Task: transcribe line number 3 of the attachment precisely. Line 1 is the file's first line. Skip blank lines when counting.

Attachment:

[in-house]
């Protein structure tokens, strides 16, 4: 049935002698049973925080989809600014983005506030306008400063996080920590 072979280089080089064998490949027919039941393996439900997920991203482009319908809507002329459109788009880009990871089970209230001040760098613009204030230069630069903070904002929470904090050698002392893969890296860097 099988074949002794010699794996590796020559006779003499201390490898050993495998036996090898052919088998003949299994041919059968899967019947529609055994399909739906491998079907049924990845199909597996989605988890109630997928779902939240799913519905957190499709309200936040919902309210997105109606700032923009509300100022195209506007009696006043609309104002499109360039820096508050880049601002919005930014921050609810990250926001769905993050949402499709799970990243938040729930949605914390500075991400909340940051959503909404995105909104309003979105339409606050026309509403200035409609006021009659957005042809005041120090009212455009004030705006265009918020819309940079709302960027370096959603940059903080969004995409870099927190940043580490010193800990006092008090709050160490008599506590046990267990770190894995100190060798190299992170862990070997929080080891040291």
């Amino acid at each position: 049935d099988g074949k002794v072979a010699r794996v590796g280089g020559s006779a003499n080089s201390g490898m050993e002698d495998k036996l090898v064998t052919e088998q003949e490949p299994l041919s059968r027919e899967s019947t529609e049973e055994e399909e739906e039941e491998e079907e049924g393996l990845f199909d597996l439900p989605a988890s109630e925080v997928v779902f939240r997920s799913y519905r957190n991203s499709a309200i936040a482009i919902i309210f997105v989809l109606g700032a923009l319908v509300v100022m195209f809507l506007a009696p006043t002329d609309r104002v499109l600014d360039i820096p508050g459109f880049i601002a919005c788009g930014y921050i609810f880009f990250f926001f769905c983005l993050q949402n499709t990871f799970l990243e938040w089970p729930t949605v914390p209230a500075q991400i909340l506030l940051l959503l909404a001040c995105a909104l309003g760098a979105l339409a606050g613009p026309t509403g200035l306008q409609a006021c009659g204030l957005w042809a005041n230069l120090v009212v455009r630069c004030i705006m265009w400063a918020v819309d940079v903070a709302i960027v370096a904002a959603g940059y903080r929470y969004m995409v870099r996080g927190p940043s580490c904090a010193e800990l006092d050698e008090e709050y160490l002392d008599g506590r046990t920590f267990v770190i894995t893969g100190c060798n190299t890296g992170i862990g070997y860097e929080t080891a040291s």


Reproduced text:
């Amino acid at each position: 049935d099988g074949k002794v072979a010699r794996v590796g280089g020559s006779a003499n080089s201390g490898m050993e002698d495998k036996l090898v064998t052919e088998q003949e490949p299994l041919s059968r027919e899967s019947t529609e049973e055994e399909e739906e039941e491998e079907e049924g393996l990845f199909d597996l439900p989605a988890s109630e925080v997928v779902f939240r997920s799913y519905r957190n991203s499709a309200i936040a482009i919902i309210f997105v989809l109606g700032a923009l319908v509300v100022m195209f809507l506007a009696p006043t002329d609309r104002v499109l600014d360039i820096p508050g459109f880049i601002a919005c788009g930014y921050i609810f880009f990250f926001f769905c983005l993050q949402n499709t990871f799970l990243e938040w089970p729930t949605v914390p209230a500075q991400i909340l506030l940051l959503l909404a001040c995105a909104l309003g760098a979105l339409a606050g613009p026309t509403g200035l306008q409609a006021c009659g204030l957005w042809a005041n230069l120090v009212v455009r630069c004030i705006m265009w400063a918020v819309d940079v903070a709302i960027v370096a904002a959603g940059y903080r929470y969004m995409v870099r996080g927190p940043s580490c904090a010193e800990l006092d050698e008090e709050y160490l002392d008599g506590r046990t920590f267990v770190i894995t893969g100190c060798n190299t890296g992170i862990g070997y860097e929080t080891a040291s």